For the past week or so, the major buzz across the Internet has been about how it’s suddenly against the law to unlock your cell phone from whatever carrier it’s attached to before the contract runs out. There’s been a good amount of fear-mongering and ranting about the amount of corporate influence on American law. While I think much of the outcry has been justified, some of it hasn’t, and I’d like to take a careful look at what this announcement is and is not, and what it will mean for mobile phone users going forward.
First we need to define our terms. Just what is “unlocking” and how is it related to “jailbreaking” or “rooting”? “Unlocking” refers to using a code to remove a software or firmware lock in a mobile phone, allowing it to be used on more than one provider’s network. It has little to do with how the user interacts with the phone’s OS. “Jailbreaking” refers to using software or hardware exploits to gain root access to the operating system on iOS devices. “Rooting” is essentially the same process, except as practiced on Android devices. They’re only related insofar as the sorts of folks who are interested in jailbreaking or rooting devices are also often the same folks who want to unlock them from specific carriers.
So now that we know what we’re talking about, let’s specify what this law doesn’t do: it does not make jailbreaking or rooting illegal. Those processes are still exempted from the Digital Millennium Copyright Act (DMCA), as they have been since the Electronic Freedom Foundation won said exemptions in July 2010. However, the US Copyright Office and the Librarian of Congress began reviewing those exemptions (and others) last October, and decided that the original exemption for unlocking phones was no longer necessary, given how much easier it is for consumers to either purchase unlocked devices in the first place, or just have their carriers unlock their phones for them. (Having worked for several mobile phone carriers, I can tell you that one of the first things they teach you is how to tell customers that “we’re sorry, we won’t unlock your phone; so sorry for the inconvenience…thanks and have a nice day!”)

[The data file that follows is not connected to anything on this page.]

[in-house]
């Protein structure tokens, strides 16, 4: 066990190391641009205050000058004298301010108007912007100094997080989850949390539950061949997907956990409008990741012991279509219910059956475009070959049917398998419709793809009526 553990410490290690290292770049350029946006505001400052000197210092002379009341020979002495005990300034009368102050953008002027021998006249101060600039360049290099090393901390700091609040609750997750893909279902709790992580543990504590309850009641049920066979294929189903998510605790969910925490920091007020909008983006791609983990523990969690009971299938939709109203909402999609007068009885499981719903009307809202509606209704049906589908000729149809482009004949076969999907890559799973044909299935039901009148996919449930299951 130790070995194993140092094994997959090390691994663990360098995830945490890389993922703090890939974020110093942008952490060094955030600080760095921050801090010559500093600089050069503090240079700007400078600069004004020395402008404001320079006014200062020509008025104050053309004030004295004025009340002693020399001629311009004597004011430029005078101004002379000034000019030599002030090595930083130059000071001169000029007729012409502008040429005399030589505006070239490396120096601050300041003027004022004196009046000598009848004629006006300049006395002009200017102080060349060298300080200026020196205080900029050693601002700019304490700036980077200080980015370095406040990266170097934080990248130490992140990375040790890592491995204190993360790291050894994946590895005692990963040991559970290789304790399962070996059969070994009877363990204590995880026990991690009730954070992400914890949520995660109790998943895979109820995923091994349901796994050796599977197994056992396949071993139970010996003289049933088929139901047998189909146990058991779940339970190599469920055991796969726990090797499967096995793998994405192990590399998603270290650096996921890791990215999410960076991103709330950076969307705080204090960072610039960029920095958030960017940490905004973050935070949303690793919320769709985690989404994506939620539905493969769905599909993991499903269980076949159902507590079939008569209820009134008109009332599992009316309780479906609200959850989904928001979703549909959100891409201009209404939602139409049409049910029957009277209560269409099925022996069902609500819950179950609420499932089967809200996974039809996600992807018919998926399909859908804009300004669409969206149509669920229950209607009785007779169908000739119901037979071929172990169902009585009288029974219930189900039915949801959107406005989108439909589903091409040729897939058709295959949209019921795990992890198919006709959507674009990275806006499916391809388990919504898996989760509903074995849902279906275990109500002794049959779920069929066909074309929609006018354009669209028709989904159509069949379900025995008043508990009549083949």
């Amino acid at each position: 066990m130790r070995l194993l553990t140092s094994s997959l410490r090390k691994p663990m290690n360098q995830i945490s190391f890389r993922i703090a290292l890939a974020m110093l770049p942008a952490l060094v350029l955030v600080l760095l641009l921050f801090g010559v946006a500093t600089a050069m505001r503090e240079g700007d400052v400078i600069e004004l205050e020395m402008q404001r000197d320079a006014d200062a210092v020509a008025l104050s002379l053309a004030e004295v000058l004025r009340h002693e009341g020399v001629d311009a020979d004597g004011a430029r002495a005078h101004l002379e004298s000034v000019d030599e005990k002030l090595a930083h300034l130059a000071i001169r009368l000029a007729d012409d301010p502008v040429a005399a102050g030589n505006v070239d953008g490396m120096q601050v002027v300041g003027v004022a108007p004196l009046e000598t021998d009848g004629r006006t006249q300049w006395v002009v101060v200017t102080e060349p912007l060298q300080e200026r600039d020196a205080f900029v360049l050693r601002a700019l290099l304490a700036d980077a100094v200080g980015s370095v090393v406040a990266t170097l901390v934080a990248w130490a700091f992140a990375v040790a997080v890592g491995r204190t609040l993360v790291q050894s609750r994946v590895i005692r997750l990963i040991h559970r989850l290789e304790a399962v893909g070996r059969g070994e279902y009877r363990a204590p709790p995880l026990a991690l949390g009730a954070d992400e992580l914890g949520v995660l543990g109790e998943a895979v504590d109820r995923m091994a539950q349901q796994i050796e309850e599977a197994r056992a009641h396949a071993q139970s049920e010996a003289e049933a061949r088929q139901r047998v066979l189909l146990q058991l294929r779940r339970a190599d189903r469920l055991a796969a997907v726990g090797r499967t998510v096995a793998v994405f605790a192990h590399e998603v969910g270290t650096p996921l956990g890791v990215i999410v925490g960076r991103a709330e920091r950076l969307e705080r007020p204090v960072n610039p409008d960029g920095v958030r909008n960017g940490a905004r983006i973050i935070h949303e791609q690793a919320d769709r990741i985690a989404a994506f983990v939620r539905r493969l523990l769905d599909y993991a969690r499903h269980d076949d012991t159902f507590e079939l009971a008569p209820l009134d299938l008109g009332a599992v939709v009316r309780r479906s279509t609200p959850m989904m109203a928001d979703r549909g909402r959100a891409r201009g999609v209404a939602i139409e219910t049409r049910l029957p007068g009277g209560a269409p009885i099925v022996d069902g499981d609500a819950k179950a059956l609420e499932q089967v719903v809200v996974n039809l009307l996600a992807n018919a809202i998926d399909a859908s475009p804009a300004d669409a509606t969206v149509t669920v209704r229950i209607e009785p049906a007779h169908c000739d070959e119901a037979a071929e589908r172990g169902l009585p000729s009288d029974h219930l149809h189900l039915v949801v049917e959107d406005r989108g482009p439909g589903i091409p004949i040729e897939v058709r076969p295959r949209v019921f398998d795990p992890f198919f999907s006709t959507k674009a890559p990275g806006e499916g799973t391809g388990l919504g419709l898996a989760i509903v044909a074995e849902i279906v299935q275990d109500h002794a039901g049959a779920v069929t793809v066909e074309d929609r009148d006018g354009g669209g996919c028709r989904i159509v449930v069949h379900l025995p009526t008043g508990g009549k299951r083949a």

Once the Copyright Office and Librarian of Congress arrived at this decision, they granted a 90-day grace period for users to get their phones unlocked. That time ran out on Saturday. So, what this means as of now is that only “legacy” phones are still eligible to be unlocked with no penalty. Newly-minted phones, not so much. After all, mobile providers are selling these phones (that are really miniature computers) for a ridiculously subsidized fee, knowing that they’ll recoup their money over the life of a 2-year contract. If consumers were able to unlock their phones, why would they be motivated to stay with a carrier if they didn’t want to?
You’re probably not going to have Johnny Law knocking on your door if you do decide to unlock your phone before your contract runs out with your carrier. However, you may have a little harder time finding a third-party business to help you with that unlock. Those third-party businesses could also face civil and criminal penalties of anywhere from $200 to $500,000 for unlocking phones. It all comes down to whether carriers intend to try to root out phones with unsanctioned unlocks – and if they do so, how aggressively. We’ll be watching, because it’s our money too.